Lucy Lawless is back!
Actually, she never really left. Since hanging up her chakram as Xena, Warrior Princess, in 2001, she’s kept plenty busy, appearing in roles like the Number Three cylon on Battlestar Galactica and her crowd-pleasing runner-up finish on Celebrity Duets in 2006. She’s also popped up in television guest spots on everything from The L Word to CSI: Miami.
But now she’s back to episodic television full-time, in Spartacus: Blood and Sand, a CGI-intensive retelling of the story of the rebel slave Spartacus, premiering January 22nd on the Starz network, a premium cable channel.
While her role as the wife of the owner of a gladiator school is very unlike that of Xena, and the show itself has a far more serious tone, Spartacus is very much another high fantasy series set in the ancient world. It was co-created (along with Spider-Man director Sam Raimi) by her husband Rob Tapert, also the man behind Xena.
Lucy says, "People in Hollywood were like, ‘Why? Why are you
doing that? Spartacus sounds like Xena again. It’s like you’re going
backwards.’ And I was like, ‘It’s really good. Really
Good.’ They couldn’t know what I know
about my husband."
Recently, I sat down with Lucy to talk about the show and her status as a gay icon. And while I wasn’t at all surprised to find how eager she is to embrace her gay fans, I was pleasantly surprised by her irreverent, almost impish sense of humor.
AfterElton: Lucy, why do you think you’re a gay icon?
Lucy Lawless: Is it because people think I’m a man? [laughs] A drag queen or something?
AE: You’re obviously a lesbian icon, but you’re empowering for a lot of gay men too. I’m wondering if you’ve ever given that any thought.
LL: I think it’s that heroism of the ordinary person in Xena. You’re talking about Xena, as opposed to me. The character is about doing the right thing even though it hurts. I think in this world, even in Los Angeles, you have to be so brave to be out. I went and protested for No on 8, and we were at the overpass downtown, and I couldn’t believe how much hate was being directed upwards from the cars underneath. These guys were like, "Ah, whatever." But I was shocked. This is Los Angeles!
I know it became a sort of religious, and ergo ethnic thing in Los Angeles, but I went to the Mayan Temple once, and I saw plenty of [gay] people of all colors, great big buff guys. So if people of any ethnicity want to think it’s nothing to do with them, I want to tell you, gay is here, and it’s always been here. Do you want your children hiding, to feel they can’t live out in the open? You want them to be afraid and disenfranchised? That’s just a tragedy. Who wants to bring up your babies like that?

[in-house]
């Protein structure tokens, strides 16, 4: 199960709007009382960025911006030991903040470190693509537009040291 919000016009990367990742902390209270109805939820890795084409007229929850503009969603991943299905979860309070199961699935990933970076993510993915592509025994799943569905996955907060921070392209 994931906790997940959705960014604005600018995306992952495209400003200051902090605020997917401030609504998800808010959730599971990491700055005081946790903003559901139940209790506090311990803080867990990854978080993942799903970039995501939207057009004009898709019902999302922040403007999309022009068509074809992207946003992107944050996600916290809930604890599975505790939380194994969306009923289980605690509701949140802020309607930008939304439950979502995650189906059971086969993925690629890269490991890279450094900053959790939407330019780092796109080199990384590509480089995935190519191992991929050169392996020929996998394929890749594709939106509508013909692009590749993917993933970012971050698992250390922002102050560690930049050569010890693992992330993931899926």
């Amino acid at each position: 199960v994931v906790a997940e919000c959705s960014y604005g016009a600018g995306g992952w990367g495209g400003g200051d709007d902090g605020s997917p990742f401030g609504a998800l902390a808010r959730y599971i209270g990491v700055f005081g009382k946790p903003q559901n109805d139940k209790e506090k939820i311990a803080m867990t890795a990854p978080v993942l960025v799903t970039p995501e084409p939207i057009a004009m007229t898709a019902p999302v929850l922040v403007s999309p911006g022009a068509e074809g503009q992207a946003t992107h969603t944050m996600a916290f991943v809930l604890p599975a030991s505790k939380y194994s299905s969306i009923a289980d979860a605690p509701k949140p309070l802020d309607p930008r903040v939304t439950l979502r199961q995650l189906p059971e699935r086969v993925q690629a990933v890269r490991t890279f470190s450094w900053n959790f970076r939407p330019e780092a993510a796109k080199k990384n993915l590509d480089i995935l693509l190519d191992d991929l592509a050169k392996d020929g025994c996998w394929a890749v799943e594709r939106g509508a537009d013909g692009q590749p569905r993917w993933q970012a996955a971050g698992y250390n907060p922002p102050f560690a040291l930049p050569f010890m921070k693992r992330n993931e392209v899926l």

AE: You touch upon the idea that in the time this new show is set, there’s really not a concept of being gay, per se, it’s just part of the spectrum. Do you kiss any girls in the first season?
LL: There’s this one character who keeps kissing me, and my character is like, "What? What’s that about?" [laughs] I didn’t expect it, because I can’t figure out what politically is motivating this young woman. She’s sort of a Paris Hilton character. I’m trying to figure out how to make her my BFF, and it’s a little bit of come-here, go-away.
[But] we’re not making my character gay. I doubt that. I don’t think that works for the series. There may be some, John Hannah, who plays my husband, was in a bath with five naked women, so there’s plenty of things for people who like bosoms, and there’s plenty of things for those who like naked male bodies. However, all that stuff is meaningless unless you care about the character. That’s essential. It’s not about what body you’re in. It’s about just souls trying to get by.
AE: How is your role as Lucretia different from Xena?
LL: The part is challenging for me, because I tend to go in a comedic direction. Just naturally, I want to make everything just [crazy noise]. I just want to party all the time. There’s really no room for that in this show. It has to be very minimal and very naturalistic to sell this world, to be really super believable, because in the show all the people take for granted things that today are very taboo.
Like homosexuality, one of the gladiators is gay and has a relationship with one of the young men who works there, and there’s no stigma attached. They don’t demonize it. They don’t make him mince in a boa. There no bloody, glittery, bejeweled g-string on the guy. There’s nothing funny about it. It’s just like that’s the fact of life back then. In fact, he’s lucky because he gets to have his partner in the Ludus, which is kind of jail. All the other people are looking at their wives through the grill, but these guys have a very tender relationship.
AE: You said it’s the healthiest relationship?
LL: Yeah, it is. It’s healthy and it’s manly.
Next Page! Wherein I geek out with Lucy about Xena!